A week or so ago I heard rumors of Morehouse College sending out a survey to help define their new trans student policy. Now why they decided to give the students, most of whom are under 21 and barely know how to wash their own asses, the power to decide whether or not they will accept a group of people is baffling but whatever. They couldn't let Spelman and their policies be the only "progressive" school I guess. This could be its own issue, to be sure, but when you look at the fact that less than a month ago Morehouse also proved its "progressiveness" by authorizing a documentary about the “white student at an HBCU” it becomes even more fishy. This HBCU decided, clearly against the wishes of its students, to highlight this white student and make them a face of the school while trying to figure out if they "agree" with a whole sector of Black men (yes, trans men are men. Let's get that clear) attending THE ONLY school just for Black men. But Morehouse isn't alone; with the protests at Howard, the decorum policy at Jackson State, and a number of other bullshit practices that deter the students these schools are made for, it's clear that a number of HBCUs have lost their way. They seem to have forgotten their original missions to be education safe havens for ALL Black students; pretty much deciding to remain Historically Black but become Systemically white.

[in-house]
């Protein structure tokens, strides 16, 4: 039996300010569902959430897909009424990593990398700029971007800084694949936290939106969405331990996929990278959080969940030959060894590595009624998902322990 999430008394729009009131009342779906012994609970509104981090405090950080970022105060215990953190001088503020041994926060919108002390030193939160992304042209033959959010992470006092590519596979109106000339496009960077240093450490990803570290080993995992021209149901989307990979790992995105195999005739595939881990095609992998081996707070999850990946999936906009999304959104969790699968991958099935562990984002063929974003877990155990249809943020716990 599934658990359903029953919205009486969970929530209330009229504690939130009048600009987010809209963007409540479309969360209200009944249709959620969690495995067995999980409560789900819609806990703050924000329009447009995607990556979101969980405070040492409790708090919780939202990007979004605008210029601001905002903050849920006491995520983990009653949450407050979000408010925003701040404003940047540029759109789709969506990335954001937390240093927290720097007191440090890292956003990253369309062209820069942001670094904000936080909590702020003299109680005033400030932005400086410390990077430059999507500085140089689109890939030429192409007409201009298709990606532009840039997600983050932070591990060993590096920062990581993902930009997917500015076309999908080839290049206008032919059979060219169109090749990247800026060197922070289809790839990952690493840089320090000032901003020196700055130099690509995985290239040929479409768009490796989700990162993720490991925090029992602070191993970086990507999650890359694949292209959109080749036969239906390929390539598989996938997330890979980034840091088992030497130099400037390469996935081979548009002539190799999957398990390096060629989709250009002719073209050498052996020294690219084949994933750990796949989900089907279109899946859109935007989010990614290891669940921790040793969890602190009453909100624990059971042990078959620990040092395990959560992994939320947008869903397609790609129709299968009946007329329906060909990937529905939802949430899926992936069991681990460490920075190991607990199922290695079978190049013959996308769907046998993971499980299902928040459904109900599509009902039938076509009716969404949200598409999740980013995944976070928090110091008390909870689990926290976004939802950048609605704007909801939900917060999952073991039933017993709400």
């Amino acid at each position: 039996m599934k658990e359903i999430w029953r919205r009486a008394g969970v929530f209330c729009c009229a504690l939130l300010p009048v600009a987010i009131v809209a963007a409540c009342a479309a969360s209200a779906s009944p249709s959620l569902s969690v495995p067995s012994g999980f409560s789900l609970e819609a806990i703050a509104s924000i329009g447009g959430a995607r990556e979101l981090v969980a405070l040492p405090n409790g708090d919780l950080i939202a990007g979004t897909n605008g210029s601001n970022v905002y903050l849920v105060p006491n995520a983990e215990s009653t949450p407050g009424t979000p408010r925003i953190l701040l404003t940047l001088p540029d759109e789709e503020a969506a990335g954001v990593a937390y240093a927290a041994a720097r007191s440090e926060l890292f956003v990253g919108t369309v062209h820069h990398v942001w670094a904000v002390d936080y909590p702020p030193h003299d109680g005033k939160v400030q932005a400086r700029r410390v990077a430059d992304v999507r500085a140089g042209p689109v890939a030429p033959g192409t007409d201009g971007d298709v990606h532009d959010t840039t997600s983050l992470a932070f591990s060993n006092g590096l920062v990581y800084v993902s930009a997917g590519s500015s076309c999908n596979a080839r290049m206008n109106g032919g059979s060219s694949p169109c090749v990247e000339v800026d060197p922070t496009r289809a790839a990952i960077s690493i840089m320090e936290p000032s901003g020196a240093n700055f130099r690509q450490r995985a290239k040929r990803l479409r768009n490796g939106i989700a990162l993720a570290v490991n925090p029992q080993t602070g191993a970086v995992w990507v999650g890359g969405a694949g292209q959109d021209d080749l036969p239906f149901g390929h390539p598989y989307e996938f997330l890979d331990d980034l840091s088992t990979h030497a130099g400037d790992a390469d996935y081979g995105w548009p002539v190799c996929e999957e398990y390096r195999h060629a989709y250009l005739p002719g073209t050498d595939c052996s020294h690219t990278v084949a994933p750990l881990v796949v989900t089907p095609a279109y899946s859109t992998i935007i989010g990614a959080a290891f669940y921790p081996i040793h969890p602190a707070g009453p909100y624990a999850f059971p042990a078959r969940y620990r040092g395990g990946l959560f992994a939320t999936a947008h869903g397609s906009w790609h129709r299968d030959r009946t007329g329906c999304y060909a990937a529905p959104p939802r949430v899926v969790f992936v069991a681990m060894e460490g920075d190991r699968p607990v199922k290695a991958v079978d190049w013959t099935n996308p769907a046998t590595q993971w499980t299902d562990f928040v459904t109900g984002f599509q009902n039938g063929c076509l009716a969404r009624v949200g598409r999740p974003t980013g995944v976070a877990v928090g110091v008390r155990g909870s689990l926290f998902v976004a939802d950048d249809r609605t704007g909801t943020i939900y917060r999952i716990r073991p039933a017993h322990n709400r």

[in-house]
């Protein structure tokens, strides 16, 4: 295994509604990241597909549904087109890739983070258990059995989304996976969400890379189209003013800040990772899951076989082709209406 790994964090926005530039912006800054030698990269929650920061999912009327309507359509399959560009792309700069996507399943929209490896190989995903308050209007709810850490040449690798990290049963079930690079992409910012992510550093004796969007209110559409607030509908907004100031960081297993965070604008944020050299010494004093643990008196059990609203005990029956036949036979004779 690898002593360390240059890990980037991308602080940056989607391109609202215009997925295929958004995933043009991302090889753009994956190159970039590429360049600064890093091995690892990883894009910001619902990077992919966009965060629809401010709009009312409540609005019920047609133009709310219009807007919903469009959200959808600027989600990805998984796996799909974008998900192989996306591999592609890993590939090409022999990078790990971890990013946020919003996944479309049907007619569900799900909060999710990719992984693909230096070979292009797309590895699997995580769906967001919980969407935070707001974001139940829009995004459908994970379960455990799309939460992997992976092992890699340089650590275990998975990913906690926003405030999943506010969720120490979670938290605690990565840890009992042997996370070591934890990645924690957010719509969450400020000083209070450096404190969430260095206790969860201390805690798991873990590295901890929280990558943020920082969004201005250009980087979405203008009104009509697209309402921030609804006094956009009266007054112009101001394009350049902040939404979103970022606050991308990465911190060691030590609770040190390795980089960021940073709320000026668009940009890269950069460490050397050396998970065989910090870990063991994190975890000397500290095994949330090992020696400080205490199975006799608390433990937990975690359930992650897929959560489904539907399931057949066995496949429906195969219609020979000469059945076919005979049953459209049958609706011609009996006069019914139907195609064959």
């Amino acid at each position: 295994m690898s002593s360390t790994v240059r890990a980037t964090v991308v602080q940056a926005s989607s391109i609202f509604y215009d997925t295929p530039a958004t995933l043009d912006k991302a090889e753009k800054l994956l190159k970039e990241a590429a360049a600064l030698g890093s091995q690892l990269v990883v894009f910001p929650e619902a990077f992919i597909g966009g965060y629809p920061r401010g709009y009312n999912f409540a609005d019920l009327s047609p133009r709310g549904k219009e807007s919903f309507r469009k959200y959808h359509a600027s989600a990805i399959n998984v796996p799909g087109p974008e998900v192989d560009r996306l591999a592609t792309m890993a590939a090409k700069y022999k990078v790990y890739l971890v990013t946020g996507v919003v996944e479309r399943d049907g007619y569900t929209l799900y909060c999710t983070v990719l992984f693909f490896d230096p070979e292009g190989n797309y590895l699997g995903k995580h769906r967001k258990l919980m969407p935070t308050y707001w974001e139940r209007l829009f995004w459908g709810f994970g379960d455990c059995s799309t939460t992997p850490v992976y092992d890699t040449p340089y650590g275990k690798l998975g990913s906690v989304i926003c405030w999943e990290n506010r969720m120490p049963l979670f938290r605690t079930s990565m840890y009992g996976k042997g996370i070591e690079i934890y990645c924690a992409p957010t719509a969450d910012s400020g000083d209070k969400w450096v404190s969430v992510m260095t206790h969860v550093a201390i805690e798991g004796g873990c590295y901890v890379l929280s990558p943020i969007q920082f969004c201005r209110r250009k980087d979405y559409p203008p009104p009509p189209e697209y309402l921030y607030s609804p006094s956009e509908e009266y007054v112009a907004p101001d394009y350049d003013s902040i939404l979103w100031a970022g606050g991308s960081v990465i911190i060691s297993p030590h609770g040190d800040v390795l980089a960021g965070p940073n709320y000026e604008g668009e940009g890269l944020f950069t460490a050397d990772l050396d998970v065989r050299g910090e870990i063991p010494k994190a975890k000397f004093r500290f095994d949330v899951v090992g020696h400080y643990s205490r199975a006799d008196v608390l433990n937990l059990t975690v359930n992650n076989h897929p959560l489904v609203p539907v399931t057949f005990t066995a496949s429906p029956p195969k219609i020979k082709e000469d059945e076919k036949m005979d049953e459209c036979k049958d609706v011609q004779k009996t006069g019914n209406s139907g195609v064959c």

Now, before anyone accuses me of anti-Blackness or assimilation, allow me to remind you that I am still very much a staunch supporter of HBCUs. The proof is all over this site. I have never, however, been a stan of ANYTHING. I refuse to blindly follow anyone without questioning and interrogating their practices, and as much as I love them HBCUs are no different. I love HBCUs so much I attended two, plan to work at one after graduation, constantly encourage people to go to them, and ONLY give money back to them. It’s because I love them so much that I want them to do better. I know first hand what HBCUs can do for a young Black mind, and I want that for every Black kid who enrolls in one. As times change so do people's needs, hell my needs changed between my time at Alcorn and my time at CAU. HBCUs have to change to fit their Black students' needs; that's who they were made for. I know how powerful a Black institution is because it met my needs, but unfortunately a lot of these HBCUs aren't meeting their new students needs, instead choosing to trade their power for what they think is privilege. Administrators may think that all these policies and tap-dancing for whiteness may bring them closer to getting a piece of the pie, but come on yall. We know we ain't getting no pie. And all this pandering just ends up making it difficult for future Black students to get that life altering experience that I got.